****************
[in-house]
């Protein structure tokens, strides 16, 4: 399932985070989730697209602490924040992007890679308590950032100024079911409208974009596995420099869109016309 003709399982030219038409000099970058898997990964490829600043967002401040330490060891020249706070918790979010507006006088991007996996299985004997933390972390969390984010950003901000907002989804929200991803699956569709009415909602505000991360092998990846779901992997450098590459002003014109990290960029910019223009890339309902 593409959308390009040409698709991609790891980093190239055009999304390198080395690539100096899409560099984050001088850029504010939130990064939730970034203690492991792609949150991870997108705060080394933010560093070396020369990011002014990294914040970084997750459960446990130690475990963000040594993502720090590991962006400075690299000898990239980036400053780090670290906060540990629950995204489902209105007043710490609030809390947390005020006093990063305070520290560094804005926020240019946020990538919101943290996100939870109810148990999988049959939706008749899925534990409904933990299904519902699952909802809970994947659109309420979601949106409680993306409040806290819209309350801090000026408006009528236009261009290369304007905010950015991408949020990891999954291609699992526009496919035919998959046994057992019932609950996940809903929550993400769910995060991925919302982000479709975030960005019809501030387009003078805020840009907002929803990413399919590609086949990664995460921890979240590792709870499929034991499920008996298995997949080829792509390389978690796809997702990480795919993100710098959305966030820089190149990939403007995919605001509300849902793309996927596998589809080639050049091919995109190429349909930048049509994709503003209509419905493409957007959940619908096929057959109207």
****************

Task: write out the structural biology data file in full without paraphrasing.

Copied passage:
[in-house]
């Protein structure tokens, strides 16, 4: 399932985070989730697209602490924040992007890679308590950032100024079911409208974009596995420099869109016309 003709399982030219038409000099970058898997990964490829600043967002401040330490060891020249706070918790979010507006006088991007996996299985004997933390972390969390984010950003901000907002989804929200991803699956569709009415909602505000991360092998990846779901992997450098590459002003014109990290960029910019223009890339309902 593409959308390009040409698709991609790891980093190239055009999304390198080395690539100096899409560099984050001088850029504010939130990064939730970034203690492991792609949150991870997108705060080394933010560093070396020369990011002014990294914040970084997750459960446990130690475990963000040594993502720090590991962006400075690299000898990239980036400053780090670290906060540990629950995204489902209105007043710490609030809390947390005020006093990063305070520290560094804005926020240019946020990538919101943290996100939870109810148990999988049959939706008749899925534990409904933990299904519902699952909802809970994947659109309420979601949106409680993306409040806290819209309350801090000026408006009528236009261009290369304007905010950015991408949020990891999954291609699992526009496919035919998959046994057992019932609950996940809903929550993400769910995060991925919302982000479709975030960005019809501030387009003078805020840009907002929803990413399919590609086949990664995460921890979240590792709870499929034991499920008996298995997949080829792509390389978690796809997702990480795919993100710098959305966030820089190149990939403007995919605001509300849902793309996927596998589809080639050049091919995109190429349909930048049509994709503003209509419905493409957007959940619908096929057959109207």